Do you need support with a recovery problem ? - call me via skype "sanbarrow"
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Enthusiast
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1. Yes, download VM Folder to Local machine. Run this VM in Workstation.

Creating a Workstation virtual machine using existing VMDK virtual disks (2010196)

http://sostechblog.com/2011/03/30/moving-vms-from-esx-to-workstation/

2. V2V to ESXi using VMware converter Standalone tool. Smiley Happy

Post if u need more details.

Regards

Pankaj

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So BenLebowitz's suggestion to convert to a Workstation/Player on my local..  then delete the vm from the host to free the space.. and then convert from my local back to the host, but with a new disk size (via this: PeteNetLive - KB0000185 - Resizing (Shrinking) Guest Hard Drive Sizes With VMware Standalone Convert...)? 

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Another option is to follow this post and download the files to your PC first, THEN use the VMware converter to transfer them back.

http://sostechblog.com/2011/03/30/moving-vms-from-esx-to-workstation/

Personally, I'd prefer to convert it to workstation format using the converter, otherwise, the Converter may not recognize the files being in Workstation/Player format when you go to transfer everything back.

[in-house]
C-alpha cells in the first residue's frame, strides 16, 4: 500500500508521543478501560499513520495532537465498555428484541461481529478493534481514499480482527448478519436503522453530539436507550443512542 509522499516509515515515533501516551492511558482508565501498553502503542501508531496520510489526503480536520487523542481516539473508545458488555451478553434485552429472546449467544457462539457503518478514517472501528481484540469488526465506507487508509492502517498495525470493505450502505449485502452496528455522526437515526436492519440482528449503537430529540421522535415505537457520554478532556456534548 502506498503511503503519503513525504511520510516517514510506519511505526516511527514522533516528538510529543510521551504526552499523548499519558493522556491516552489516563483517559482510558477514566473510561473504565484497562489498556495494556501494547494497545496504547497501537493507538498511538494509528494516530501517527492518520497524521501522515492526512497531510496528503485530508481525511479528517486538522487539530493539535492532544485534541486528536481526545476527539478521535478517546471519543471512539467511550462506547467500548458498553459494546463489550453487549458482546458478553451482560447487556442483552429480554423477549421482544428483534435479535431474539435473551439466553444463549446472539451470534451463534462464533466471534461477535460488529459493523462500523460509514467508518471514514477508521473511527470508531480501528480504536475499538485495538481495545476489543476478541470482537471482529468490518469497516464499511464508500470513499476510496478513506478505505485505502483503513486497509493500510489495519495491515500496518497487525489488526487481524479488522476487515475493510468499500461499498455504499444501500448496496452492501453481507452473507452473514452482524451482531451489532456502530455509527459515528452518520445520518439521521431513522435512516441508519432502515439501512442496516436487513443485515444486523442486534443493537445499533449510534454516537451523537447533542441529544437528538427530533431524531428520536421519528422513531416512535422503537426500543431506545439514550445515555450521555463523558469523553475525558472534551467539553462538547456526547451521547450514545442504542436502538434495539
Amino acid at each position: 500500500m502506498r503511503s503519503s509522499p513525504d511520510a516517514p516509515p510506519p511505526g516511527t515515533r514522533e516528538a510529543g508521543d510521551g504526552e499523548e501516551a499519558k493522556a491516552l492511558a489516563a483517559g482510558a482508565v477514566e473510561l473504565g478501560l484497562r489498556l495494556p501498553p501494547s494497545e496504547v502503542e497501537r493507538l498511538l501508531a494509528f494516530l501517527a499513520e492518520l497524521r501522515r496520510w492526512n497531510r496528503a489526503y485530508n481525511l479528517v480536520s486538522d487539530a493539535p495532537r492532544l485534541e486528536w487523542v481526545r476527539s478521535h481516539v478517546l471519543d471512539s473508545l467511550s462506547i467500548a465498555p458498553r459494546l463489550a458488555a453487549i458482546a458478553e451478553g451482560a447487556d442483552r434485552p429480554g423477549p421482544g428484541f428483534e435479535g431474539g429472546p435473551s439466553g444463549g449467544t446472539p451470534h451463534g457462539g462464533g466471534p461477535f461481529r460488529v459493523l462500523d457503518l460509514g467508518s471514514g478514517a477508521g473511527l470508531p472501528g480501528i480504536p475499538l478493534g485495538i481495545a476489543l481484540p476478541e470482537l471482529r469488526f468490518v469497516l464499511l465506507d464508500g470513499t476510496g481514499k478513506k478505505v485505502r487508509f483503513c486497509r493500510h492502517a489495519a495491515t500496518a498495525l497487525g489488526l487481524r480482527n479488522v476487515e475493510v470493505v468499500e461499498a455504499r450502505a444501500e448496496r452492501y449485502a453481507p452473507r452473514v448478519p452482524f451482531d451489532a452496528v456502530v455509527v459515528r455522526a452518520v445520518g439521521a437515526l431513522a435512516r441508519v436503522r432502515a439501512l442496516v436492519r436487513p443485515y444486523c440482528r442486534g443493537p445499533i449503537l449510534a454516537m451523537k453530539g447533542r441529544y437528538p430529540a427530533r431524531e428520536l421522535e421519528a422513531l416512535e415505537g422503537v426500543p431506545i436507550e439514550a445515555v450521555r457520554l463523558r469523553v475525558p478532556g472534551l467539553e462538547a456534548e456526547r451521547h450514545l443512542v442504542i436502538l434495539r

Ben Liebowitz, VCP vExpert 2015, 2016, & 2017 If you found my post helpful, please mark it as helpful or answered to award points.
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So I can either:

- use Converter to convert to Workstation, copying the system drive and reducing the size of the data drive, but moving the converted vm to my local;

or

- use Client to download the entire vm to my local, open with Workstation, edit the vm settings, then convert back to Infrastructure on the host.

but either way, after the vm files are on my local, I can delete the original files from the host to free the space?

Considering the total size of the vm (vmx, logs, sys drive, data drive) comes out to over 900gb (thick provisioned), the Converter option seems the most logical, yes?

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Immortal
Immortal

Yes - a direct download via WinSCP or Datastorebrowser would copy 900 Gb.
Converter can be configured to create a growing disk and so it only has to copy the used data plus a bit og overhead.

It would be a good idea to use the first Converter-action from ESXi to Windows to do the resize and not the second one - safes time

Do you need support with a recovery problem ? - call me via skype "sanbarrow"
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Contributor

Thanks for the help, everybody!   I'll try the conversion this weekend.. 

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As a final wrap-up to this, for anyone curious, it worked!

- Powered off the vm;

- Used Standalone Converter to convert the machine to a Workstation/Player version, but edited the settings to reduce the size of the data drive from 800g to 300g;

- Set the destination to a shared folder on a NAS device and began the conversion;

     - Took about 2hrs;

- Deleted the vm from vSphere Client;

- Then immediately turned around Converter to use the Workstation/Player version as the source, and Infrastructure version as the dest on the esxi host;

     - Took another 2hrs.

- Powered on the vm, had to restart once, and good to go!  All data was in tact and programs worked.

Thanks again for the help!

-- michael~